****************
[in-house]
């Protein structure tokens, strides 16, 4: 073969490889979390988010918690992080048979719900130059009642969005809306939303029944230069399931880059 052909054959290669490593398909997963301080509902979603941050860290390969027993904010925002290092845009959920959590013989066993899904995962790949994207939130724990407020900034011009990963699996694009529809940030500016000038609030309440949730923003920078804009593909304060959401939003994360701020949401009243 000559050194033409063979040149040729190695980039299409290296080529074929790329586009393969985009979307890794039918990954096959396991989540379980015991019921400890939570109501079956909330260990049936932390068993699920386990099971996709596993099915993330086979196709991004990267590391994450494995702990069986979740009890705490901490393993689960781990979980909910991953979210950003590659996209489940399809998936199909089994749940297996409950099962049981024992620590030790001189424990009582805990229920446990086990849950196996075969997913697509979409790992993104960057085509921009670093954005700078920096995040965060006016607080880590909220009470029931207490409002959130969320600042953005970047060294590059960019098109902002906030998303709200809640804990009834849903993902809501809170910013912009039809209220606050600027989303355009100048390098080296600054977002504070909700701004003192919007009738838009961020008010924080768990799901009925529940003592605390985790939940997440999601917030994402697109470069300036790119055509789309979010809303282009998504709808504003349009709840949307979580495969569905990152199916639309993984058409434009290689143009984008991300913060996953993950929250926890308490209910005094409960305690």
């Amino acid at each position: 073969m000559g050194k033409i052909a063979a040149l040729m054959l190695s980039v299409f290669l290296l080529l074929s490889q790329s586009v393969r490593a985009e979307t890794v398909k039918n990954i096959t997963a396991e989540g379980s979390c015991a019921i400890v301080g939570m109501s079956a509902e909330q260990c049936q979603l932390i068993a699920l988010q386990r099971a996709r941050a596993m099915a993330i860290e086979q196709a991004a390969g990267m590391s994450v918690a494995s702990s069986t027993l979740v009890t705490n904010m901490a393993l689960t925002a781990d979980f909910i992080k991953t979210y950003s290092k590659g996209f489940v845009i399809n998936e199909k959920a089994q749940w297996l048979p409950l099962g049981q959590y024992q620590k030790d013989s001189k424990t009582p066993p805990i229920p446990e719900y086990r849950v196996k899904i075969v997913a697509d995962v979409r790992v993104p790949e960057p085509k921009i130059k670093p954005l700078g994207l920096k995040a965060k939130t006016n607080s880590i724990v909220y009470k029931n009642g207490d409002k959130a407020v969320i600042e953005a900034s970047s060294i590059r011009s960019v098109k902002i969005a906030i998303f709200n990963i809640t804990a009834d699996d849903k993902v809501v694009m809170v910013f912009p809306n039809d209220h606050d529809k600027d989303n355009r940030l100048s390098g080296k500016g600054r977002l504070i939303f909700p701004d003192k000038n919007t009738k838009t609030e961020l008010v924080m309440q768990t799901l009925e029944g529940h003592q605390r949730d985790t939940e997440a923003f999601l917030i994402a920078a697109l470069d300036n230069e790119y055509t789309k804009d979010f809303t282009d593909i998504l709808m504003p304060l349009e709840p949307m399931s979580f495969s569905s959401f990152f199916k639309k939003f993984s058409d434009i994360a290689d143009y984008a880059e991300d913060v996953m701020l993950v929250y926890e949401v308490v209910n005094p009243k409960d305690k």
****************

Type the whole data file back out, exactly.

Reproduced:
[in-house]
């Protein structure tokens, strides 16, 4: 073969490889979390988010918690992080048979719900130059009642969005809306939303029944230069399931880059 052909054959290669490593398909997963301080509902979603941050860290390969027993904010925002290092845009959920959590013989066993899904995962790949994207939130724990407020900034011009990963699996694009529809940030500016000038609030309440949730923003920078804009593909304060959401939003994360701020949401009243 000559050194033409063979040149040729190695980039299409290296080529074929790329586009393969985009979307890794039918990954096959396991989540379980015991019921400890939570109501079956909330260990049936932390068993699920386990099971996709596993099915993330086979196709991004990267590391994450494995702990069986979740009890705490901490393993689960781990979980909910991953979210950003590659996209489940399809998936199909089994749940297996409950099962049981024992620590030790001189424990009582805990229920446990086990849950196996075969997913697509979409790992993104960057085509921009670093954005700078920096995040965060006016607080880590909220009470029931207490409002959130969320600042953005970047060294590059960019098109902002906030998303709200809640804990009834849903993902809501809170910013912009039809209220606050600027989303355009100048390098080296600054977002504070909700701004003192919007009738838009961020008010924080768990799901009925529940003592605390985790939940997440999601917030994402697109470069300036790119055509789309979010809303282009998504709808504003349009709840949307979580495969569905990152199916639309993984058409434009290689143009984008991300913060996953993950929250926890308490209910005094409960305690």
């Amino acid at each position: 073969m000559g050194k033409i052909a063979a040149l040729m054959l190695s980039v299409f290669l290296l080529l074929s490889q790329s586009v393969r490593a985009e979307t890794v398909k039918n990954i096959t997963a396991e989540g379980s979390c015991a019921i400890v301080g939570m109501s079956a509902e909330q260990c049936q979603l932390i068993a699920l988010q386990r099971a996709r941050a596993m099915a993330i860290e086979q196709a991004a390969g990267m590391s994450v918690a494995s702990s069986t027993l979740v009890t705490n904010m901490a393993l689960t925002a781990d979980f909910i992080k991953t979210y950003s290092k590659g996209f489940v845009i399809n998936e199909k959920a089994q749940w297996l048979p409950l099962g049981q959590y024992q620590k030790d013989s001189k424990t009582p066993p805990i229920p446990e719900y086990r849950v196996k899904i075969v997913a697509d995962v979409r790992v993104p790949e960057p085509k921009i130059k670093p954005l700078g994207l920096k995040a965060k939130t006016n607080s880590i724990v909220y009470k029931n009642g207490d409002k959130a407020v969320i600042e953005a900034s970047s060294i590059r011009s960019v098109k902002i969005a906030i998303f709200n990963i809640t804990a009834d699996d849903k993902v809501v694009m809170v910013f912009p809306n039809d209220h606050d529809k600027d989303n355009r940030l100048s390098g080296k500016g600054r977002l504070i939303f909700p701004d003192k000038n919007t009738k838009t609030e961020l008010v924080m309440q768990t799901l009925e029944g529940h003592q605390r949730d985790t939940e997440a923003f999601l917030i994402a920078a697109l470069d300036n230069e790119y055509t789309k804009d979010f809303t282009d593909i998504l709808m504003p304060l349009e709840p949307m399931s979580f495969s569905s959401f990152f199916k639309k939003f993984s058409d434009i994360a290689d143009y984008a880059e991300d913060v996953m701020l993950v929250y926890e949401v308490v209910n005094p009243k409960d305690k």